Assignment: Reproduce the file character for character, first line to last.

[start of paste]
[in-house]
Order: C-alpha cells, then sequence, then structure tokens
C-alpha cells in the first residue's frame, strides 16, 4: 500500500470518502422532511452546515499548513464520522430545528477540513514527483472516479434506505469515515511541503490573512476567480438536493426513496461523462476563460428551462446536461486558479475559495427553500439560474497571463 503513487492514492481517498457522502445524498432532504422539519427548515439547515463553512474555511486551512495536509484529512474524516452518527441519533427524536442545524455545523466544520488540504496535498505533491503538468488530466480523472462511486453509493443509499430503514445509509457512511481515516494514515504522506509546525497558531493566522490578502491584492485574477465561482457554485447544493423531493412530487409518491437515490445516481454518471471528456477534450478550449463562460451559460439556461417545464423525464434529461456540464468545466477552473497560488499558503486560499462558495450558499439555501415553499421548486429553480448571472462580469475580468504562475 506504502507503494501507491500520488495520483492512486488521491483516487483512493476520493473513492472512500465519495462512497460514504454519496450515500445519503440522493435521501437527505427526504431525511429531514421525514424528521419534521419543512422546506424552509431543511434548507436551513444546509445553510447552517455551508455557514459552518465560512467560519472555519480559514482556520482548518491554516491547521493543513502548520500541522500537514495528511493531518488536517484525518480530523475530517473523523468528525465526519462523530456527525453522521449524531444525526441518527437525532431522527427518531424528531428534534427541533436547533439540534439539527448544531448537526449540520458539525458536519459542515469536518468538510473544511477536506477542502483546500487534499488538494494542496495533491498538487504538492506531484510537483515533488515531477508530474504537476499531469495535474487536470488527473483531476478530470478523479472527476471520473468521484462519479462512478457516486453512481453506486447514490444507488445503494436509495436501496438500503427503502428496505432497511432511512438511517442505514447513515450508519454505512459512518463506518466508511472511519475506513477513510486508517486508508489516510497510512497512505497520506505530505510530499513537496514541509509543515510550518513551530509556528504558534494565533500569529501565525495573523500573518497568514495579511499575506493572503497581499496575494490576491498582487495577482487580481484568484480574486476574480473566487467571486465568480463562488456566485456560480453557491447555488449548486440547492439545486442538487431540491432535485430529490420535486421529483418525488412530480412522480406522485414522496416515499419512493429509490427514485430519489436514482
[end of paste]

[in-house]
Order: C-alpha cells, then sequence, then structure tokens
C-alpha cells in the first residue's frame, strides 16, 4: 500500500470518502422532511452546515499548513464520522430545528477540513514527483472516479434506505469515515511541503490573512476567480438536493426513496461523462476563460428551462446536461486558479475559495427553500439560474497571463 503513487492514492481517498457522502445524498432532504422539519427548515439547515463553512474555511486551512495536509484529512474524516452518527441519533427524536442545524455545523466544520488540504496535498505533491503538468488530466480523472462511486453509493443509499430503514445509509457512511481515516494514515504522506509546525497558531493566522490578502491584492485574477465561482457554485447544493423531493412530487409518491437515490445516481454518471471528456477534450478550449463562460451559460439556461417545464423525464434529461456540464468545466477552473497560488499558503486560499462558495450558499439555501415553499421548486429553480448571472462580469475580468504562475 506504502507503494501507491500520488495520483492512486488521491483516487483512493476520493473513492472512500465519495462512497460514504454519496450515500445519503440522493435521501437527505427526504431525511429531514421525514424528521419534521419543512422546506424552509431543511434548507436551513444546509445553510447552517455551508455557514459552518465560512467560519472555519480559514482556520482548518491554516491547521493543513502548520500541522500537514495528511493531518488536517484525518480530523475530517473523523468528525465526519462523530456527525453522521449524531444525526441518527437525532431522527427518531424528531428534534427541533436547533439540534439539527448544531448537526449540520458539525458536519459542515469536518468538510473544511477536506477542502483546500487534499488538494494542496495533491498538487504538492506531484510537483515533488515531477508530474504537476499531469495535474487536470488527473483531476478530470478523479472527476471520473468521484462519479462512478457516486453512481453506486447514490444507488445503494436509495436501496438500503427503502428496505432497511432511512438511517442505514447513515450508519454505512459512518463506518466508511472511519475506513477513510486508517486508508489516510497510512497512505497520506505530505510530499513537496514541509509543515510550518513551530509556528504558534494565533500569529501565525495573523500573518497568514495579511499575506493572503497581499496575494490576491498582487495577482487580481484568484480574486476574480473566487467571486465568480463562488456566485456560480453557491447555488449548486440547492439545486442538487431540491432535485430529490420535486421529483418525488412530480412522480406522485414522496416515499419512493429509490427514485430519489436514482